How to Meet The Needs of Your Dog’s Breed · The Wildest

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Born This Way: How to Meet The Needs of Your Dog’s Breed

Different breeds need different things...

by Orla Pentelow
30 June 2024
Gun dog in a field

Understanding your dog’s breed brings humans and dogs closer. Not only is working out their weird and wonderful behaviours a way of strengthening your relationship but it also ensures that their specific needs are met – which is crucial for their happiness and well-being. 

Different breeds have unique characteristics, traits and requirements (and personalities!) that influence their behaviour and overall health. Breed fulfilment involves recognising these needs and providing appropriate physical and mental stimulation. We delve into the importance of breed fulfilment, how to achieve it and what you might’ve been getting wrong.

What is breed fulfilment?

Breed fulfilment refers to the practice of meeting the specific physical, mental and emotional needs inherent to your dog’s breed. Each breed was originally developed for particular roles, whether herding, hunting, guarding or companionship. For instance, although your pampered Greyhound might prefer having their food brought to them on a silver platter these days, Greyhounds were originally bred to hunt small mammals using their sight and speed.

Understanding these roles and the associated behaviours helps pet parents provide activities and environments that align with their dog’s natural instincts. Fulfilling these needs not only prevents behavioural issues but also enhances the overall quality of life for the dog. “The breed will always affect the hereditary behaviour,” says dog behaviourist Ria Edmenson. “All dogs are bred for a purpose so knowing what your dog’s purpose is, is essential for being able to provide the best quality of life for them.” 

Why breed fulfilment matters

Before anything else, breed fulfilment can be the first step in preventing behavioural issues that can arise from unmet needs. For instance, working breeds such as Border Collies or German Shepherds require significant mental and physical exercise. Without proper fulfilment, these dogs may develop destructive behaviours out of boredom or frustration.

Studies have shown that breed-specific behaviours are deeply ingrained. A comprehensive study on UK designer crossbreed dogs found that pre-purchase motivations (the reasons why a pet parent might want to adopt that specific breed) and understanding of breed traits significantly influenced owner satisfaction and dog behaviour. Getting to know breed-specific behaviours before buying or adopting your pup will help your bond and their behaviour down the road.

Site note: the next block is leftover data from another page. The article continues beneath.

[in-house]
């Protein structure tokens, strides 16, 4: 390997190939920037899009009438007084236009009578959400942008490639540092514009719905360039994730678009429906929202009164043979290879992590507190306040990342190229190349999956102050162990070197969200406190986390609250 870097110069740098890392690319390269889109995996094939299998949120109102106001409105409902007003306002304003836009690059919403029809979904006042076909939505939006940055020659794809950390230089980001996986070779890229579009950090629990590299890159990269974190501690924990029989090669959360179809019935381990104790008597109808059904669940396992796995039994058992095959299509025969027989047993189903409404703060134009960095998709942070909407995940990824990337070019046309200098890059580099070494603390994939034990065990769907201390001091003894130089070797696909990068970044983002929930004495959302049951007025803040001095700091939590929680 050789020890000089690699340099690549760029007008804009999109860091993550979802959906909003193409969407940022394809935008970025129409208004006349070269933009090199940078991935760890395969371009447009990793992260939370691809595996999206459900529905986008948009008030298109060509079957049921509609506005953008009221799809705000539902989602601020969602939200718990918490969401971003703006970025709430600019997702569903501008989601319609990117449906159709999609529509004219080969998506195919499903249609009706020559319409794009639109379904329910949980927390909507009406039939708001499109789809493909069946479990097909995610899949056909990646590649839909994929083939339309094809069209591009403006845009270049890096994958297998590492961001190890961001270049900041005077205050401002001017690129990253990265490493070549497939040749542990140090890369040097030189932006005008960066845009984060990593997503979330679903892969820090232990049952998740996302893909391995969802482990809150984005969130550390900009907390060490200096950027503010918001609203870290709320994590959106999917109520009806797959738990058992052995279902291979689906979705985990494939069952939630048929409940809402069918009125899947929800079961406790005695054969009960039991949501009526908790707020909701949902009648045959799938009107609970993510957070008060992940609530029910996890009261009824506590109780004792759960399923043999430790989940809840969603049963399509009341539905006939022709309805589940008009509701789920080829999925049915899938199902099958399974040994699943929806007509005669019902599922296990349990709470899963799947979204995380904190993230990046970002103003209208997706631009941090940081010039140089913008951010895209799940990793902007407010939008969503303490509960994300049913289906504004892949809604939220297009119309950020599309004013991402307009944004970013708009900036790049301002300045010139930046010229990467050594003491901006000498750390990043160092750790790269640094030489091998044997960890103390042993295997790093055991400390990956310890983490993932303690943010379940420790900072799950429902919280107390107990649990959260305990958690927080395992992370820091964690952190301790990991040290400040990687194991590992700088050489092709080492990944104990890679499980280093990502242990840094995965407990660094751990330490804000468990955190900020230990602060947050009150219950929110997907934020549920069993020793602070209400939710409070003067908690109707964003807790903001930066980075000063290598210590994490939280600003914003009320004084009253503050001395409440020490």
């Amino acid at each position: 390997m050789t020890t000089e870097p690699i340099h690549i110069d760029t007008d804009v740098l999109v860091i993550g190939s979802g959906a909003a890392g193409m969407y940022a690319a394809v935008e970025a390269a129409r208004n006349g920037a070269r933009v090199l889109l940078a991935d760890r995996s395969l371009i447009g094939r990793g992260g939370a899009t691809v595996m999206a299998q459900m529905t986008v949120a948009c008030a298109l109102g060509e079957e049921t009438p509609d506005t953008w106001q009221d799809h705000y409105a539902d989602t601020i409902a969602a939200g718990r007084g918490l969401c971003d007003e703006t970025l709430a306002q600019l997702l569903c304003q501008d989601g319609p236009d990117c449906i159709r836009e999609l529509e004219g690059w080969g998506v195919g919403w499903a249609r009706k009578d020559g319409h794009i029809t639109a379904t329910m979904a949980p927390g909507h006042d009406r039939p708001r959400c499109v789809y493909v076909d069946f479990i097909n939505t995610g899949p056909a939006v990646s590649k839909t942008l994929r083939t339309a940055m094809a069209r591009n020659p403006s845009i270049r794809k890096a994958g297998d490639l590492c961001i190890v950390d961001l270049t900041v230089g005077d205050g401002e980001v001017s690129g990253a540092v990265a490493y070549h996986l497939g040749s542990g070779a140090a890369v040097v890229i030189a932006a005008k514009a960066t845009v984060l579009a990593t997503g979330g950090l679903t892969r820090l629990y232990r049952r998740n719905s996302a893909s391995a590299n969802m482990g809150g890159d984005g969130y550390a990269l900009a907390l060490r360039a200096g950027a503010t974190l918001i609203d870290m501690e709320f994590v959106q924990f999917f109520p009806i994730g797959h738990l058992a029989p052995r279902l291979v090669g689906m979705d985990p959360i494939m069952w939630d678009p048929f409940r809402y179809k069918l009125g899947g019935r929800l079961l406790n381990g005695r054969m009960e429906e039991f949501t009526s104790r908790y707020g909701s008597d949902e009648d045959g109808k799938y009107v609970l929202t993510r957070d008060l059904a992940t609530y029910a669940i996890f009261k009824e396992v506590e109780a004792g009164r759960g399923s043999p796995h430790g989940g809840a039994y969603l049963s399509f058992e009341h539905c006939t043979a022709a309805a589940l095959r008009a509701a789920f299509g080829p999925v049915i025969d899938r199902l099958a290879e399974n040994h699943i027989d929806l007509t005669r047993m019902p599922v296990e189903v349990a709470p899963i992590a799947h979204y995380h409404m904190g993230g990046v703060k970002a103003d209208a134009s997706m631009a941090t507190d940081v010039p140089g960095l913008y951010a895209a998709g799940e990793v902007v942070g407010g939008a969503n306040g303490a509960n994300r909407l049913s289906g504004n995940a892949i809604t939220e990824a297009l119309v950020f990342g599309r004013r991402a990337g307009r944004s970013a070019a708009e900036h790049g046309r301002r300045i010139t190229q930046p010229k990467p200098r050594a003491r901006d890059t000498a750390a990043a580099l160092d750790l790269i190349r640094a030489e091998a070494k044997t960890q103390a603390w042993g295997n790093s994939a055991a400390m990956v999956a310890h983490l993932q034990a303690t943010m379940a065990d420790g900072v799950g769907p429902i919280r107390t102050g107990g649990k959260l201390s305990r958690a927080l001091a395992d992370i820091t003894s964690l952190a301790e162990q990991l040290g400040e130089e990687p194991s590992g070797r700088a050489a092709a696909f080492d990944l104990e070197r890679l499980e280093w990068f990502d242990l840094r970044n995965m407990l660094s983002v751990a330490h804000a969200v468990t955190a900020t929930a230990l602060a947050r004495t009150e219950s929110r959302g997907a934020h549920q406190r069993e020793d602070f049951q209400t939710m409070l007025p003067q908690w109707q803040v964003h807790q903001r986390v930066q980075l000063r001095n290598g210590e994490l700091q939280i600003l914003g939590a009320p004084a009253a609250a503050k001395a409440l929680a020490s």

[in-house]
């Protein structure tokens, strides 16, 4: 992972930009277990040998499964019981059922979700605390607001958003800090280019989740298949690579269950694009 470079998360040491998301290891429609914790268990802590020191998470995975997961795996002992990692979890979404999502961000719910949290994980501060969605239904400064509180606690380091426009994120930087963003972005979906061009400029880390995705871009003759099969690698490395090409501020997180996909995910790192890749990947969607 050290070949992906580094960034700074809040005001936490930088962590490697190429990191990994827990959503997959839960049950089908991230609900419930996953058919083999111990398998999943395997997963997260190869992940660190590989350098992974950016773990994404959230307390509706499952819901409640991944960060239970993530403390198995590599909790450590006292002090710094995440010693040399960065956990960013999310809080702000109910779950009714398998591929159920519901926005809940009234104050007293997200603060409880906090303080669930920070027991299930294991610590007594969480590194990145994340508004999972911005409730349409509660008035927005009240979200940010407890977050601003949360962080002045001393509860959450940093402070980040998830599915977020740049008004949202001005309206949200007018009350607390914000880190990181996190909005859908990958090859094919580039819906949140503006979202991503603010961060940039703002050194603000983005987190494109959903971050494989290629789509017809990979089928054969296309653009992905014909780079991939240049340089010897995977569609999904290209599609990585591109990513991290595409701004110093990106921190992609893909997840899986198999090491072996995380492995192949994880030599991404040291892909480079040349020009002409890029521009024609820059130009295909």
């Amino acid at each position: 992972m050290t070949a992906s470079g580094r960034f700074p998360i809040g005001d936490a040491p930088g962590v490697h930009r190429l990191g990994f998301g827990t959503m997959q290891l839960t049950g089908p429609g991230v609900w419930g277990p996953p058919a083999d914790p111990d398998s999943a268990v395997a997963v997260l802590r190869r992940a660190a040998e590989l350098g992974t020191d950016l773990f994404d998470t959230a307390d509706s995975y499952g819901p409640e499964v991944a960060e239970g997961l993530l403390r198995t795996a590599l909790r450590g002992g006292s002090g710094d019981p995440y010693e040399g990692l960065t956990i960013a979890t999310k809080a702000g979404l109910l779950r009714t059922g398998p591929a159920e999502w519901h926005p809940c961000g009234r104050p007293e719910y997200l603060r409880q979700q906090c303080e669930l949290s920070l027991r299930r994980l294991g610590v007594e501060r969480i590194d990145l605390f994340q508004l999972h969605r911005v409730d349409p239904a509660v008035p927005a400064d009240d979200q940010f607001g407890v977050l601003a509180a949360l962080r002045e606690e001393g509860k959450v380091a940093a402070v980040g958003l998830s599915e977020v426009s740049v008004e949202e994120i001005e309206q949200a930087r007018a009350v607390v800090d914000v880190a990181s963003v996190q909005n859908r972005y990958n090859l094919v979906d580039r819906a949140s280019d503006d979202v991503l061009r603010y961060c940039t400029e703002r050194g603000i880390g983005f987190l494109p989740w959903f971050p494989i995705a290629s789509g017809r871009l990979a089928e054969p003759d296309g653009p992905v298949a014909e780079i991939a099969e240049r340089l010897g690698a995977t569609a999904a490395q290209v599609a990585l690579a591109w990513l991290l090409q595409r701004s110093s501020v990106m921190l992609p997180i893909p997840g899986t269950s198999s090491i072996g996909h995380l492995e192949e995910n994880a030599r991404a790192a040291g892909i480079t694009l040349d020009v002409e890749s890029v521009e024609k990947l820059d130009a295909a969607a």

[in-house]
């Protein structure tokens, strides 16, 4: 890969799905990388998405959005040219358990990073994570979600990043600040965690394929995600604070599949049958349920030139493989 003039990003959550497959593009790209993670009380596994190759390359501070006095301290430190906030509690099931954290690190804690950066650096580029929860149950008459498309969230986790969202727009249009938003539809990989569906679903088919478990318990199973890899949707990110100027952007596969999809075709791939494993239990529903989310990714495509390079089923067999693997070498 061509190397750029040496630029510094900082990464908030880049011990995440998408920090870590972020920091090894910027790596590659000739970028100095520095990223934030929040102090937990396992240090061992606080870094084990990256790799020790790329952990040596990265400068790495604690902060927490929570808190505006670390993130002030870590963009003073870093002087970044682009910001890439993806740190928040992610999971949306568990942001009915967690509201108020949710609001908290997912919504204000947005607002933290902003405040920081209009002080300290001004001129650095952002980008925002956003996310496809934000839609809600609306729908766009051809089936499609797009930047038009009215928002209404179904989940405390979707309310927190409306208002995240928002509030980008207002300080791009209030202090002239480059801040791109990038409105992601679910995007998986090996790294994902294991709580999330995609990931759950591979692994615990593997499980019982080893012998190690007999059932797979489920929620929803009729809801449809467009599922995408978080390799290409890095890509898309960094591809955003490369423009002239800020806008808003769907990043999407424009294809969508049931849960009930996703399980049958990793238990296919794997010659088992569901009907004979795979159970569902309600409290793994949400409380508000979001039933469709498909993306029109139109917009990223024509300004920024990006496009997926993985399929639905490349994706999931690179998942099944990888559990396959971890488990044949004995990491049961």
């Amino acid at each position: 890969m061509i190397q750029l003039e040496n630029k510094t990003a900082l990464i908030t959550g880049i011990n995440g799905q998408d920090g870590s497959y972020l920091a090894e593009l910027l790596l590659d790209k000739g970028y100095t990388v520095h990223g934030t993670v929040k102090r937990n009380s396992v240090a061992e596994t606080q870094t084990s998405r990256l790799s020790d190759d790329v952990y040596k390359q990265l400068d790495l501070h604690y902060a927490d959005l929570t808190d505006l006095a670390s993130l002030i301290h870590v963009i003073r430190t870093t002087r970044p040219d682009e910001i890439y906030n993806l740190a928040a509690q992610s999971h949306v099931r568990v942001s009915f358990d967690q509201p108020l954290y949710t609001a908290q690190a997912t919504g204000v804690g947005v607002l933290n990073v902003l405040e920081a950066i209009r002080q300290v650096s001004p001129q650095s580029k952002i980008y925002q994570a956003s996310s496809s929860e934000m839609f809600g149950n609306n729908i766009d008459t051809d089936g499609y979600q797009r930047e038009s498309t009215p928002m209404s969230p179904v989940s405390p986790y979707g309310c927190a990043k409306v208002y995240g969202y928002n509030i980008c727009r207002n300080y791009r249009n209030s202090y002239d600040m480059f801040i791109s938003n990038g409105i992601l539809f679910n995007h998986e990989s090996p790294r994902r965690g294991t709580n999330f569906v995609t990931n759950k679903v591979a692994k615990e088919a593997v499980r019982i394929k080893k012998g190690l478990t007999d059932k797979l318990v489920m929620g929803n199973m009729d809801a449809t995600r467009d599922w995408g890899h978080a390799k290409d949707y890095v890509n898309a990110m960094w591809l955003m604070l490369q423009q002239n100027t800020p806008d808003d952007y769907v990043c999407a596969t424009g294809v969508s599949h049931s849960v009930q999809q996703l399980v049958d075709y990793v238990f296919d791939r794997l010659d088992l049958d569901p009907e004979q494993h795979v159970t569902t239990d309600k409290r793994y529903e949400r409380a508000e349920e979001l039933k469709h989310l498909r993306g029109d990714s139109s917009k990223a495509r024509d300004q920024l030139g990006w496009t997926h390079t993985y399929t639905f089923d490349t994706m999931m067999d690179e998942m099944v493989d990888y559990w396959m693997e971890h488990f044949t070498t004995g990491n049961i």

“For example – did you get your Cockapoo or Labradoodle because you wanted a hypoallergenic dog that is cute and fluffy?” says Ria. “Both of these crosses are actually a mix of two incredibly intelligent working breeds – the Poodle being the original ‘working’ dog – and have an incredibly high chance of being bred with inherent separation anxiety and possible resource guarding.”

Pet parents who haven’t done the homework on their dog’s breed before they’re welcomed into the family will often face behavioural issues with their new pup. “If the dog is not worked or the traits of these breeds aren’t understood – and trained – properly, there can be real trouble,” says Ria. “Most of them [designer crossbreeds] actually aren’t even hypoallergenic, so please make sure you do your research into what traits these breeds actually have.”

Understanding your dog’s breed traits

Every breed has distinct characteristics that dictate their needs. “It is absolutely vital to understand your dog’s breed, what they were bred for, the breed traits, health issues, coat for grooming,” says Ria, especially “if you have a mix, it is important to understand the various breeds in your dog that contribute to the whole picture.”

Working breeds

Working breeds, including gundog breeds, such as Cocker Spaniels, Labrador Retrievers and German Shepherds, require a ‘job’ to stay mentally stimulated. Ria notes that without a job, these dogs might find their own, often undesirable, activities to keep themselves occupied. “In my opinion, they need a job otherwise they will find a job to do – and you probably won’t like it!”

These ‘jobs’ aren’t real jobs of course (leave that to the cats) but something that gives your dog a purpose, or instructions to follow. This could be anything from agility training and obedience work, to engaging in activities such as scent work or herding trials. 

On the other hand, “Working dogs like to pick things up with their mouths,” says Ria. “Try not to rely on just throwing a ball [as your main activity with them] – because they love it and will chase it forever – as its key they don’t become ball obsessed, either.”

Herding breeds

Herding breeds, such as Collies and Corgis, are naturally inclined to herd. This can manifest as nipping at heels or trying to herd people or other animals. Ria suggests channelling this behaviour into structured training or herding activities to provide an appropriate outlet for their instincts. 

“Herding breeds will always tend to be nippier than other breeds because that is what they are bred to do,” she says. “So channelling that into other types of training or working on some behavioural techniques if they start herding other dogs to make sure they aren’t nipping is good advice.”